Andrew joined the State of Digital Publishing team in 2021, bringing with him more than a decade and a half of editorial experience in B2B...Read more
I talked last week about the dangers of investing heavily in social media platforms with a high signal-to-noise ratio.
Yet despite my caution, it’s hard to argue against the numbers showing audiences in general switching over to social media networks for their news and entertainment, with younger generations in particular heading to TikTok in their droves.
If you’re looking for an interesting read on why Instagram is losing out to TikTok, I’d highly recommend Chris Stokel-Walker’s recent piece for Business Insider.
Stokel-Walker’s analysis boils down to the fact that while Instagram’s algorithm is geared in favor of successful influencers, helping them to expand their followings, TikTok’s algorithm leans towards the meritocratic.
Stay up to date on the latest news, trends, and best practices in digital publishing.
Essentially, according to one researcher, every TikTok video has an equal chance of going viral, with the algorithm favoring interesting content over influencers with established audiences.
What does this then mean for publishers, given their rising levels of investment in short-form video in general and TikTok in particular?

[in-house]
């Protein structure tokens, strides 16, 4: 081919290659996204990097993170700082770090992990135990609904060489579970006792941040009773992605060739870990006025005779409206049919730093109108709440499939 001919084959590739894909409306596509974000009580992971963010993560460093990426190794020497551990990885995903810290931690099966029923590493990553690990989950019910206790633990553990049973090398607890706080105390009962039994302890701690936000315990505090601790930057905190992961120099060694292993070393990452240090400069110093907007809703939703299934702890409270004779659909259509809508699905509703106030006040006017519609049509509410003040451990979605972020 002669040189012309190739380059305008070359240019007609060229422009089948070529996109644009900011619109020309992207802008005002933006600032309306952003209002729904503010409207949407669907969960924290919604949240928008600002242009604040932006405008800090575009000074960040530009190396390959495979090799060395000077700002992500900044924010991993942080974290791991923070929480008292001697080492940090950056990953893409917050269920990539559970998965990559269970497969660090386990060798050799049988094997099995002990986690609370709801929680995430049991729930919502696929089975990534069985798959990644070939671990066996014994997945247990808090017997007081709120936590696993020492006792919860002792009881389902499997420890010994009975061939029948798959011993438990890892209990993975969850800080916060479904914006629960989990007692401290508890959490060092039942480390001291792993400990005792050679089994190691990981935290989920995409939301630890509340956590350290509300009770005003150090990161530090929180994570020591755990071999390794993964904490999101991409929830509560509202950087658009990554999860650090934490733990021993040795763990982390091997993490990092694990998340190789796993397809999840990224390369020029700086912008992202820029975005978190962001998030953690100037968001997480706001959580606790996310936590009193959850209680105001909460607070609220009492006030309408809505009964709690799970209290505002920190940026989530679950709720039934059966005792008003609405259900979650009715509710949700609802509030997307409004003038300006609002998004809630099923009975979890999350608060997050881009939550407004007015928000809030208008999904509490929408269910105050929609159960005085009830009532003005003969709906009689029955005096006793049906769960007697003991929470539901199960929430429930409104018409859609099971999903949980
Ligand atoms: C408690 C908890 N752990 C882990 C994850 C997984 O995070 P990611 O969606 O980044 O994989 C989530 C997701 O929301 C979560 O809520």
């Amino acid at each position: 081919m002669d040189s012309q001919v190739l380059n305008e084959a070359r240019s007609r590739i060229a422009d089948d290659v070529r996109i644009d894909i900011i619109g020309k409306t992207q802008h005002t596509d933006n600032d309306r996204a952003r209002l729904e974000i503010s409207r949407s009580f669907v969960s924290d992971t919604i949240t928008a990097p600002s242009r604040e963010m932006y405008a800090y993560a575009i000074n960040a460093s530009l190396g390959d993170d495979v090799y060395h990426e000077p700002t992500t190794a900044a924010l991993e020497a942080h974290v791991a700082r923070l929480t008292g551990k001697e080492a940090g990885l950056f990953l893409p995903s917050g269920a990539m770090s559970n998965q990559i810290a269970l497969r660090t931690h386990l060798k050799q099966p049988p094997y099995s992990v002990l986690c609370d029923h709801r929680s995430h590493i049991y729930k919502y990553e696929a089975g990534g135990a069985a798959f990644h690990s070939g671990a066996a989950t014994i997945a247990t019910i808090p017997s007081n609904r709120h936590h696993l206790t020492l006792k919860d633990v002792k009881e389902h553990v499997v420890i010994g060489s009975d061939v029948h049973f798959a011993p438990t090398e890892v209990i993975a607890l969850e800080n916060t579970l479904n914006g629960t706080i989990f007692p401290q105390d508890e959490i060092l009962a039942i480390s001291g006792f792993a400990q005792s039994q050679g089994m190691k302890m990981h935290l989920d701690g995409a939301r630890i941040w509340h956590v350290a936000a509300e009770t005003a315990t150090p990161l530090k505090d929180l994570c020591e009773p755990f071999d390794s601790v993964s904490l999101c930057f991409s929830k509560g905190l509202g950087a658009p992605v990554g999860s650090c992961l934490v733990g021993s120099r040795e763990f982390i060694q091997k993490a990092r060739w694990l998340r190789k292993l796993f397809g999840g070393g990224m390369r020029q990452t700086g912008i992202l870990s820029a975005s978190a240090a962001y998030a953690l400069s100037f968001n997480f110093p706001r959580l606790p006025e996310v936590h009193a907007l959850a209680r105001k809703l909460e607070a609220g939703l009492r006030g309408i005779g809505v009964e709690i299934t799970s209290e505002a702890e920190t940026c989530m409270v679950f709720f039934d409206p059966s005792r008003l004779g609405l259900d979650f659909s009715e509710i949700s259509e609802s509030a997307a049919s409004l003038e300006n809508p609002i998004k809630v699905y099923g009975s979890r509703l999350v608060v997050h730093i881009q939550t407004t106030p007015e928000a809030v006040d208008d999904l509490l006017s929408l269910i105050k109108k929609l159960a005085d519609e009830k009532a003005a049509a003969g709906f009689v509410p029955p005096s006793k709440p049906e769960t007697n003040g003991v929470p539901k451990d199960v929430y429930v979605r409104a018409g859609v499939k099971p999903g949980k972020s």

In short, it means content is and remains king. Publishers are going to have to think long and hard about the type of content they post to the platform.
For example, it seems somewhat self-evident that using a platform that prides itself on viral content to provide consistent coverage of breaking news is self-defeating. Not only does the medium constrain the messaging, but frankly TikTok’s endless scroll format rewards the part of our brains many of us are too embarrassed to acknowledge.
Do you like videos of cute puppies doing crazy things? Regardless of what you tell yourself, TikTok seems to know the truth.
Unlike some other social media platforms, which require users to actively engage with their content, TikTok removes any awkwardness by simply serving them videos and seeing what sticks. As users hover on videos they wouldn’t consciously seek out, TikTok begins building a picture of what we like while ignoring our unreliable narrators.
With this in mind, evergreen content will be key for publishers, with explainers and entertainment videos likely to be the most successful. Videos with proven “hooks”, either one liners known to stop the scroll or simply an attractive smiling face, will drive traffic.
Remember the five Ws and one H or writing? Publishers, editors and journalists will need to change up how they think on this front. One important thing to remember is that, in the end, grabbing an audience’s attention is generally a fairly formulaic process.